Saturday, May 14, 2011

Cheating is Never Good - Part 1

Several years ago, I had a student named “Karen” (not her real name, but she did give permission for this story). Karen was the perfect student, always respectful, hard-working, leader, intelligent, and popular with students and staff. Overall, she was a teacher’s dream to have in class.

Karen, along with several other students, made a habit of coming in my room before school, spending lunch in my room, and paying after school visits before she headed home. Additionally, as I had Karen in class for three years, I got to know her parents really well. Her dad used to coordinate the logistics of concert nights and cable television broadcasts and her mom was very active with distributing uniforms and planning our annual out-of-state trips.

It was always sad when students departed at the end of the year, sadder when they left for good, and especially sad when it was a student with whom I had formed a bond. She and her parents had even approached me to offer free babysitting services! We never took them up on the offer, but the offer was an extension of a great relationship between a teacher, student, and parents.

Although I heard from Karen a couple of times a year during her high school days, I had moved on to helping other kids and she had moved on to advanced studies and preparation for college. However, I still kept I touch with her parents. They were terrific people and my wife and I enjoyed their company. In particular, though, they continued to support our band program by helping other parents learn the ropes.

Near the end of Karen’s first semester of college, she called me at my office. While it was certainly great to hear from her, I could tell that she appeared to be in some distress, which, I assumed, was the purpose of the telephone call.

Karen did not waste much time getting to the point of her telephone call. She told me that a professor was giving her a “D-“ in one of her classes, even though she had maintained an “A” throughout the semester and even though she had earned a “B” on her final exam.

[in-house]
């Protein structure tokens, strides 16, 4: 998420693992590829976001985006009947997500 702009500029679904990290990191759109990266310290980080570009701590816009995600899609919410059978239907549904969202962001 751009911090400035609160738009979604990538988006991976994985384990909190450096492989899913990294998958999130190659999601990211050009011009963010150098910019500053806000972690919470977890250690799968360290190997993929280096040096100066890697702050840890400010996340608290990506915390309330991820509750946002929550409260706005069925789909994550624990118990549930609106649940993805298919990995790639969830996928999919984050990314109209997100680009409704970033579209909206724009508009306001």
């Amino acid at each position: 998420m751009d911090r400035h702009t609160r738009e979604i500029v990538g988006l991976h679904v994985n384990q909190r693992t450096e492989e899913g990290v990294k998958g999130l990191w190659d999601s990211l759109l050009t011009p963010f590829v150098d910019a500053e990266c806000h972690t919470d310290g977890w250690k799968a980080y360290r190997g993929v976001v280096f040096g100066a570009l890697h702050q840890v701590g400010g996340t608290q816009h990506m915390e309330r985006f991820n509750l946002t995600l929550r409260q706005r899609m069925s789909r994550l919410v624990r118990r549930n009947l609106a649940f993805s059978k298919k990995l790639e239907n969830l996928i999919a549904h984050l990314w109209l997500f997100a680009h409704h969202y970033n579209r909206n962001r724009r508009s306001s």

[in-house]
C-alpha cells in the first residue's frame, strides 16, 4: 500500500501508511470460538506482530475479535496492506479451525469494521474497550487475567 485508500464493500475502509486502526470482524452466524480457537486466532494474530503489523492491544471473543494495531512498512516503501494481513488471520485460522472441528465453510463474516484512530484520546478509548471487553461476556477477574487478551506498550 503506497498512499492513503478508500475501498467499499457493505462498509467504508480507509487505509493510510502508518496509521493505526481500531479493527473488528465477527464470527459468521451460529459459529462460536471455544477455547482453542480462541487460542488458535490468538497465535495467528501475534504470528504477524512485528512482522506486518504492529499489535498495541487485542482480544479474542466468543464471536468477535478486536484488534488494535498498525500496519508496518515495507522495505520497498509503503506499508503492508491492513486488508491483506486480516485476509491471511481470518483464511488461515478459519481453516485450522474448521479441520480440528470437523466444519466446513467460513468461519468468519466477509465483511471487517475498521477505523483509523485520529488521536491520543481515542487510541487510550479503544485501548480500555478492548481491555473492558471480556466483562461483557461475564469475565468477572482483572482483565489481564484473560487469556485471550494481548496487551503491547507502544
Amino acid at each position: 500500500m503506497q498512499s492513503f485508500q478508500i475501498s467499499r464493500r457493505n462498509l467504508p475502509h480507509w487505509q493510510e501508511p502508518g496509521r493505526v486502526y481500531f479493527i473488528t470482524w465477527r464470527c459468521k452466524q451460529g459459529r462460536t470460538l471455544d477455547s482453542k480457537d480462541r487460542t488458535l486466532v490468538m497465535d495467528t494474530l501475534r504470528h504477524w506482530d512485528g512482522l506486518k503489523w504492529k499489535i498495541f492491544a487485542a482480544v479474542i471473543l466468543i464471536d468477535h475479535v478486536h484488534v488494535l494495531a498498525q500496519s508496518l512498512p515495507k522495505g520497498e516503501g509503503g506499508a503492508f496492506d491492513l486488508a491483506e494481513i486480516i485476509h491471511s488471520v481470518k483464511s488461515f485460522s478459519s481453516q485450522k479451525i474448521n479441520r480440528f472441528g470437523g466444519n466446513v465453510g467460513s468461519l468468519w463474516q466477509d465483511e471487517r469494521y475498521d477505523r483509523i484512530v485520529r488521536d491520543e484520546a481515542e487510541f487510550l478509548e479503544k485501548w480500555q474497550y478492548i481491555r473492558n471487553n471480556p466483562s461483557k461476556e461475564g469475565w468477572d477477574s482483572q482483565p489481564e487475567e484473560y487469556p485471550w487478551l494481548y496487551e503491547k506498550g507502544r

Clearly, this did not make any sense and I assumed that it was simply an error in the professor’s grade book. I dispensed my advice to Karen, which included telling her to speak with the professor about her grade. She told me that she had already spoken to him and that he had told her that her grade of a “D-“ was final. He also told her that if she pushed the issue, he would fail her for the class and report her to the office at the university.

An unusual story suddenly became much more dramatic, at least in my mind. How could a professor give an “A” student a “D-“ and then tell her to, in essence, keep quite or he would fail her?

Karen was attending the same university that I had attended in when I pursued my first college degree. As such, she thought that I might know the professor and she hoped that I would intervene with him. I had to tell Karen that I did not know her professor, but that I would be willing to make a telephone call on her behalf. 

(So, did I call her professor to get the grade changed? Please come back next week to find out!)

Paul W. Reeves

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